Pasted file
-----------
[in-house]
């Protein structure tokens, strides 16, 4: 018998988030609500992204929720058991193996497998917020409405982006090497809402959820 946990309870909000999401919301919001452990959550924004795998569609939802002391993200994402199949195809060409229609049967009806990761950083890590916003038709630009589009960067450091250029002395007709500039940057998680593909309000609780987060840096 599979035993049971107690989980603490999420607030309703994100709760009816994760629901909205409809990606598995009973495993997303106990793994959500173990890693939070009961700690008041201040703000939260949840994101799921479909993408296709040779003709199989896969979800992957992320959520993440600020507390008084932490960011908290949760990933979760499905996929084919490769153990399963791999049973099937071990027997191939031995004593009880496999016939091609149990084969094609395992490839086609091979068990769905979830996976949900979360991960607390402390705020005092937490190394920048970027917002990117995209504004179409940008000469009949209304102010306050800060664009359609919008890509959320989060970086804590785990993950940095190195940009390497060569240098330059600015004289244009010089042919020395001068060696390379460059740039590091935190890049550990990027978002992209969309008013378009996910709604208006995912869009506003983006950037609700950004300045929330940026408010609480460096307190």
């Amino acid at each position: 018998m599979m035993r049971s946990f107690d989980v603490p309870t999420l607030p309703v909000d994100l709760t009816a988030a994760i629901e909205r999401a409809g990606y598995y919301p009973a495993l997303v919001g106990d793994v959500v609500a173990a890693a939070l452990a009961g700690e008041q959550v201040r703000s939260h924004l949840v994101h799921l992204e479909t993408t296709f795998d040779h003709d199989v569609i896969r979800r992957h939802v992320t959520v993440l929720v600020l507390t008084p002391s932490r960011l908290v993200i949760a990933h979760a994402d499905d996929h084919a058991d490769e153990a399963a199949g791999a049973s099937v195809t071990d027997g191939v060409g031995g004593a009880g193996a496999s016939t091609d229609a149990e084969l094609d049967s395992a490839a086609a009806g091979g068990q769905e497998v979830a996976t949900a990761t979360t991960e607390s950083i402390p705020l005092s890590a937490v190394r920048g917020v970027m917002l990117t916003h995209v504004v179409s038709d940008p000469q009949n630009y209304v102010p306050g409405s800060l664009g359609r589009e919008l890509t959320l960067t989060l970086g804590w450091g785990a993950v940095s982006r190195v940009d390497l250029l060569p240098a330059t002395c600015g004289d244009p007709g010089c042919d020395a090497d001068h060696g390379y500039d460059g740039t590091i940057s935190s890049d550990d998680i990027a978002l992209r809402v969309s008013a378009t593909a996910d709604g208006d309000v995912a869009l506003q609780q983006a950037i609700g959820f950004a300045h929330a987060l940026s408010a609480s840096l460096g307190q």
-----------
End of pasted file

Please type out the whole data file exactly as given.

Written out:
[in-house]
């Protein structure tokens, strides 16, 4: 018998988030609500992204929720058991193996497998917020409405982006090497809402959820 946990309870909000999401919301919001452990959550924004795998569609939802002391993200994402199949195809060409229609049967009806990761950083890590916003038709630009589009960067450091250029002395007709500039940057998680593909309000609780987060840096 599979035993049971107690989980603490999420607030309703994100709760009816994760629901909205409809990606598995009973495993997303106990793994959500173990890693939070009961700690008041201040703000939260949840994101799921479909993408296709040779003709199989896969979800992957992320959520993440600020507390008084932490960011908290949760990933979760499905996929084919490769153990399963791999049973099937071990027997191939031995004593009880496999016939091609149990084969094609395992490839086609091979068990769905979830996976949900979360991960607390402390705020005092937490190394920048970027917002990117995209504004179409940008000469009949209304102010306050800060664009359609919008890509959320989060970086804590785990993950940095190195940009390497060569240098330059600015004289244009010089042919020395001068060696390379460059740039590091935190890049550990990027978002992209969309008013378009996910709604208006995912869009506003983006950037609700950004300045929330940026408010609480460096307190």
């Amino acid at each position: 018998m599979m035993r049971s946990f107690d989980v603490p309870t999420l607030p309703v909000d994100l709760t009816a988030a994760i629901e909205r999401a409809g990606y598995y919301p009973a495993l997303v919001g106990d793994v959500v609500a173990a890693a939070l452990a009961g700690e008041q959550v201040r703000s939260h924004l949840v994101h799921l992204e479909t993408t296709f795998d040779h003709d199989v569609i896969r979800r992957h939802v992320t959520v993440l929720v600020l507390t008084p002391s932490r960011l908290v993200i949760a990933h979760a994402d499905d996929h084919a058991d490769e153990a399963a199949g791999a049973s099937v195809t071990d027997g191939v060409g031995g004593a009880g193996a496999s016939t091609d229609a149990e084969l094609d049967s395992a490839a086609a009806g091979g068990q769905e497998v979830a996976t949900a990761t979360t991960e607390s950083i402390p705020l005092s890590a937490v190394r920048g917020v970027m917002l990117t916003h995209v504004v179409s038709d940008p000469q009949n630009y209304v102010p306050g409405s800060l664009g359609r589009e919008l890509t959320l960067t989060l970086g804590w450091g785990a993950v940095s982006r190195v940009d390497l250029l060569p240098a330059t002395c600015g004289d244009p007709g010089c042919d020395a090497d001068h060696g390379y500039d460059g740039t590091i940057s935190s890049d550990d998680i990027a978002l992209r809402v969309s008013a378009t593909a996910d709604g208006d309000v995912a869009l506003q609780q983006a950037i609700g959820f950004a300045h929330a987060l940026s408010a609480s840096l460096g307190q």